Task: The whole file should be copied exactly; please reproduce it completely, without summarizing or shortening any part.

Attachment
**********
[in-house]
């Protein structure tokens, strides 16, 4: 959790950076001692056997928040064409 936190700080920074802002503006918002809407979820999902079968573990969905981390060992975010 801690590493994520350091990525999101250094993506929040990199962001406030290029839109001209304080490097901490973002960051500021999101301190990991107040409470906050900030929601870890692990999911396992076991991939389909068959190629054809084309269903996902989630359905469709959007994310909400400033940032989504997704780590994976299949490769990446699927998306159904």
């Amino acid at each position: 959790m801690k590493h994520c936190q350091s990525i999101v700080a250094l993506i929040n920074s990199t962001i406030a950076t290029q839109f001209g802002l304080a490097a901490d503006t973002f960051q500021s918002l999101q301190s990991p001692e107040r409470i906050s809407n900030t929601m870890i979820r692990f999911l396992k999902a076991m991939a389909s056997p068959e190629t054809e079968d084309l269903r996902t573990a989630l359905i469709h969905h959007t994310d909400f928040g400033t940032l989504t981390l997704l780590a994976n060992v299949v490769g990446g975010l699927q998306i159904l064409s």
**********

[in-house]
């Protein structure tokens, strides 16, 4: 959790950076001692056997928040064409 936190700080920074802002503006918002809407979820999902079968573990969905981390060992975010 801690590493994520350091990525999101250094993506929040990199962001406030290029839109001209304080490097901490973002960051500021999101301190990991107040409470906050900030929601870890692990999911396992076991991939389909068959190629054809084309269903996902989630359905469709959007994310909400400033940032989504997704780590994976299949490769990446699927998306159904």
């Amino acid at each position: 959790m801690k590493h994520c936190q350091s990525i999101v700080a250094l993506i929040n920074s990199t962001i406030a950076t290029q839109f001209g802002l304080a490097a901490d503006t973002f960051q500021s918002l999101q301190s990991p001692e107040r409470i906050s809407n900030t929601m870890i979820r692990f999911l396992k999902a076991m991939a389909s056997p068959e190629t054809e079968d084309l269903r996902t573990a989630l359905i469709h969905h959007t994310d909400f928040g400033t940032l989504t981390l997704l780590a994976n060992v299949v490769g990446g975010l699927q998306i159904l064409s």